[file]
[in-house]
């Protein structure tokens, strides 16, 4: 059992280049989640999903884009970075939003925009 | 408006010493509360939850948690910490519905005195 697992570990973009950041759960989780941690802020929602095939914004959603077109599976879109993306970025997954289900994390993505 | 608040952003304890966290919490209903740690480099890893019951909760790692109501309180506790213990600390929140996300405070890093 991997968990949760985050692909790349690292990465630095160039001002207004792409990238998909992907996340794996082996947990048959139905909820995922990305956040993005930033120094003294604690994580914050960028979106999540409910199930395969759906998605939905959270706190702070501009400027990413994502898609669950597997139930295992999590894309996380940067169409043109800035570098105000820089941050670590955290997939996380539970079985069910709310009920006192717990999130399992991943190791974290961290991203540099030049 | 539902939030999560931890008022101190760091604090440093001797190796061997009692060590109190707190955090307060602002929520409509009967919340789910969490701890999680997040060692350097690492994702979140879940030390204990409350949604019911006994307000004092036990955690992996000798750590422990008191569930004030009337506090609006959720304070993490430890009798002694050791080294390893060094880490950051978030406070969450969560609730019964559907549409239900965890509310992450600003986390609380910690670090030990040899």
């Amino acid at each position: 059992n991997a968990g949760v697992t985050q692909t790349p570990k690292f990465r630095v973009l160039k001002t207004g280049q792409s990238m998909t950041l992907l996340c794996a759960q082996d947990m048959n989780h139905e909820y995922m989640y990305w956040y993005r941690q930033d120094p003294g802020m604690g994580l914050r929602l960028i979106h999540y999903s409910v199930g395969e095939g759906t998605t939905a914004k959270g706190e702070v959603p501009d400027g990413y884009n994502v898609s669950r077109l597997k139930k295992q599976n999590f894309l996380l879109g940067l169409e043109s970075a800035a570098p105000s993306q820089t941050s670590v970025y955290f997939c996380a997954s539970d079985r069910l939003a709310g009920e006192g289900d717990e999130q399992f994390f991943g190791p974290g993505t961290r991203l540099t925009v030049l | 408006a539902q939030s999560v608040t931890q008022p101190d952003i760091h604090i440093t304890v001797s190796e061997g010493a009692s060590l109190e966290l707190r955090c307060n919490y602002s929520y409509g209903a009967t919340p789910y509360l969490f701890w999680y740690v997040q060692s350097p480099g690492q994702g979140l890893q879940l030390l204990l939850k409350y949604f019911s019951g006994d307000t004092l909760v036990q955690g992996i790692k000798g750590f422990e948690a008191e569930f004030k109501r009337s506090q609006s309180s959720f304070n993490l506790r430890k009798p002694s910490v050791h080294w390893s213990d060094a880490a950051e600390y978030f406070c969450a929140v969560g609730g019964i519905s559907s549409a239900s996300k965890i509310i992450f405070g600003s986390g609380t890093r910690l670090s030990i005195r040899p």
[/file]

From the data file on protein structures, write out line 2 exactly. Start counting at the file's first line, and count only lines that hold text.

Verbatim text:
């Protein structure tokens, strides 16, 4: 059992280049989640999903884009970075939003925009 | 408006010493509360939850948690910490519905005195 697992570990973009950041759960989780941690802020929602095939914004959603077109599976879109993306970025997954289900994390993505 | 608040952003304890966290919490209903740690480099890893019951909760790692109501309180506790213990600390929140996300405070890093 991997968990949760985050692909790349690292990465630095160039001002207004792409990238998909992907996340794996082996947990048959139905909820995922990305956040993005930033120094003294604690994580914050960028979106999540409910199930395969759906998605939905959270706190702070501009400027990413994502898609669950597997139930295992999590894309996380940067169409043109800035570098105000820089941050670590955290997939996380539970079985069910709310009920006192717990999130399992991943190791974290961290991203540099030049 | 539902939030999560931890008022101190760091604090440093001797190796061997009692060590109190707190955090307060602002929520409509009967919340789910969490701890999680997040060692350097690492994702979140879940030390204990409350949604019911006994307000004092036990955690992996000798750590422990008191569930004030009337506090609006959720304070993490430890009798002694050791080294390893060094880490950051978030406070969450969560609730019964559907549409239900965890509310992450600003986390609380910690670090030990040899």